Send humanitarian aid, not military "aid", help rebuild what the US has destroyed, and not just empty pity.

P.S. It is quite enlightening to go to the waybackmachine and read the articles Hedges wrote for the NYT.

Submitted on Monday, Oct 21, 2019 at 4:37:55 PM

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b. sadie bailey

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This is why I trust and respect Chris Hedges; he covered the illegal US wars on many countries as a war correspondent for decades and has seen it all; he was always empathetic to the plight of the victims of these wars, and he told the truths the mainstream media refused to cover.

Now Trump has unleashed more HELL onto the Kurds and yet, despite the fact that he has already done more bombings than Bush and Obama combined, will be seen as a hero by his minions for pulling out the troops - never mind that he just abandoned our Kurdish allies to more genocide at the hands of Turkey. This is how the US treats its allies after it is done with them; except Israel and Saudi Arabia, who seem to have us firmly by the short-hairs, laughing all the way to the bank while we go deeper into debt with more blood of innocents on our hands at their bidding.

.... we've destroyed too many countries and peoples to list, with Yemen the latest atrocity; now, the Kurds in Syria. And our neighbors to the south fleeing oppressive regimes WE helped put into place - we put them in cages and traffic their children.

True, the U.S. trains paramilitary extremists as so called "freedom fighters," then abandons them - as they did to Bin Laden and others; the US created ISIS and the Taliban and all the rest of the extremist militant cells with these tactics, as Mr. Pear has pointed out. Then the U.S. hires Dick Cheney's Haliburton to "rebuild" before the next bombings start the whole cycle over again and nothing gets rebuilt and more and more gets destroyed and the greedy profiteering pimps profit some more.

And we wonder why our country is hated and feared? This empire is crumbling and the world will rejoice when it does.

Submitted on Monday, Oct 21, 2019 at 5:52:40 PM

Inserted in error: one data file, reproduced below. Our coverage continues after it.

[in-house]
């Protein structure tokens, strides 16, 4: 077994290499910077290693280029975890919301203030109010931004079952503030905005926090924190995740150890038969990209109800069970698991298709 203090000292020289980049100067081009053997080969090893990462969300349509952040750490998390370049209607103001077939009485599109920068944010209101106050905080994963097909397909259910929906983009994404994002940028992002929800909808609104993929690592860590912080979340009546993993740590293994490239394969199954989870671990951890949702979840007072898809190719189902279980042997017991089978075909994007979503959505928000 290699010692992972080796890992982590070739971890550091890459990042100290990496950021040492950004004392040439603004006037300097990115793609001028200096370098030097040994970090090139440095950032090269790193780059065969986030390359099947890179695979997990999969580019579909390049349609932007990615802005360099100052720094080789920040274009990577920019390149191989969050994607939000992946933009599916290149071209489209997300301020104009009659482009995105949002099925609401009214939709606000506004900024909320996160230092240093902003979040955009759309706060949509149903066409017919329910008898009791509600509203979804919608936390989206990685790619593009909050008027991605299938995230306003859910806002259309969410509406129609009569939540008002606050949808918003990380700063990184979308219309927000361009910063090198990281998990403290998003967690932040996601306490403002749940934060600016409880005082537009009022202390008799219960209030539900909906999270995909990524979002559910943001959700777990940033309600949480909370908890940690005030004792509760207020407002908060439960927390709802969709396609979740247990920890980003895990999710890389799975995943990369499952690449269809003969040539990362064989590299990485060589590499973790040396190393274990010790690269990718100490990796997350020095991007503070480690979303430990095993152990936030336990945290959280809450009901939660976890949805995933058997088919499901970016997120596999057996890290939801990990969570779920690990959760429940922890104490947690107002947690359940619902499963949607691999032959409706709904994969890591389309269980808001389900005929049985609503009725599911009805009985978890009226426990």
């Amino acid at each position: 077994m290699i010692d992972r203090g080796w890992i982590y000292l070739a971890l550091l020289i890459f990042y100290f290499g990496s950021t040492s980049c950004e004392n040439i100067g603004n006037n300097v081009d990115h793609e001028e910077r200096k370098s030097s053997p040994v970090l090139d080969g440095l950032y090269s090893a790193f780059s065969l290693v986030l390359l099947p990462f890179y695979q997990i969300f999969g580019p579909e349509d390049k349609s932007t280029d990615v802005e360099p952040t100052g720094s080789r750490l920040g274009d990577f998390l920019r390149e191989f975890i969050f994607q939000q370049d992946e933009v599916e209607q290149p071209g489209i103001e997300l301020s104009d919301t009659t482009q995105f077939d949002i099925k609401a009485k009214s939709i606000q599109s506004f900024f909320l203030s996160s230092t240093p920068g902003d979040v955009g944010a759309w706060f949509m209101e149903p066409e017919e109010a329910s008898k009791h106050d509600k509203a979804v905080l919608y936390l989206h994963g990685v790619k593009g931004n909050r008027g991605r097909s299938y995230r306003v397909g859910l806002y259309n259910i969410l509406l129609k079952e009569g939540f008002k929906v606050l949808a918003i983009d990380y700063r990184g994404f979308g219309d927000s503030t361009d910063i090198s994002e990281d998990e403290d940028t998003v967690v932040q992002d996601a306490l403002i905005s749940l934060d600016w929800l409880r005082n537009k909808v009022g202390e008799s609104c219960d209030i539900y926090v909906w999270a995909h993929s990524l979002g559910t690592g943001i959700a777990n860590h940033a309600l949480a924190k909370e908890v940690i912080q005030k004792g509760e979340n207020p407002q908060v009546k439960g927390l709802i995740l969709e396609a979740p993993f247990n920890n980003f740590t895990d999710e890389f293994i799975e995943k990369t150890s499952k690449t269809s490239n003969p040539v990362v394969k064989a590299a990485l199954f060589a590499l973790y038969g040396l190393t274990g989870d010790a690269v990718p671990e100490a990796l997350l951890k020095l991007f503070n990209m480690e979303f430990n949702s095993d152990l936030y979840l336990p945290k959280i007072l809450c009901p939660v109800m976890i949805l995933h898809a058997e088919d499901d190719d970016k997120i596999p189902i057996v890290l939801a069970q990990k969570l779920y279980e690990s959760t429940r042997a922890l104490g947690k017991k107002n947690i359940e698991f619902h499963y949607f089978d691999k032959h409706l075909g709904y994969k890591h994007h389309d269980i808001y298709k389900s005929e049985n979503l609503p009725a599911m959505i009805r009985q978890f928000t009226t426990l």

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Reply to b. sadie bailey:   New Content

With all due respect you might want to reconsider giving me a thumbs up above, because by "enlightening" I did not mean what I think you thought I meant by Hedges reporting.

Submitted on Monday, Oct 21, 2019 at 7:38:16 PM

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b. sadie bailey

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So what did you mean? Because I'm willing to be educated. I remember reading his reports on the Sandinista wars and El Salvador and was impressed by them; but sure, I'll remove the thumbs up if you want me to, even though that was not why I gave your comment a thumbs up. I gave your comment thumbs-up because of everything else you said before the last paragraph and I still feel your comment deserves one.

Submitted on Monday, Oct 21, 2019 at 8:59:48 PM

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David William Pear

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I am not the one to educate you. I have read almost all of Hedges books and many of his articles with great admiration. However, I am disillusioned by his reporting on the US/NATO bombing of Yugoslavia. Instead of exposing it as another US dirty war, he reported the US narrative. As a reference here is a link to Stephen Karganovic and another to the Srebrenica Historical Project. Still I agree with a lot more of what Hedges reports than not. Call me a purist. Best regards.

Submitted on Monday, Oct 21, 2019 at 9:39:37 PM

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Lois Gagnon

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Unfortunately, Hedges still likes to reference his reporting on Yugoslavia comparing the Yoguslav government before the US intervention as akin to the neoliberal cabal that is running the US centralized empire. I don't know why he feels the need to continue the imperialist narrative about that country since he left the NYTs. Human ego is a persistent problem. Like you, I am still a fan of his work. I just wish he'd lose the excuse making for past incorrect reporting.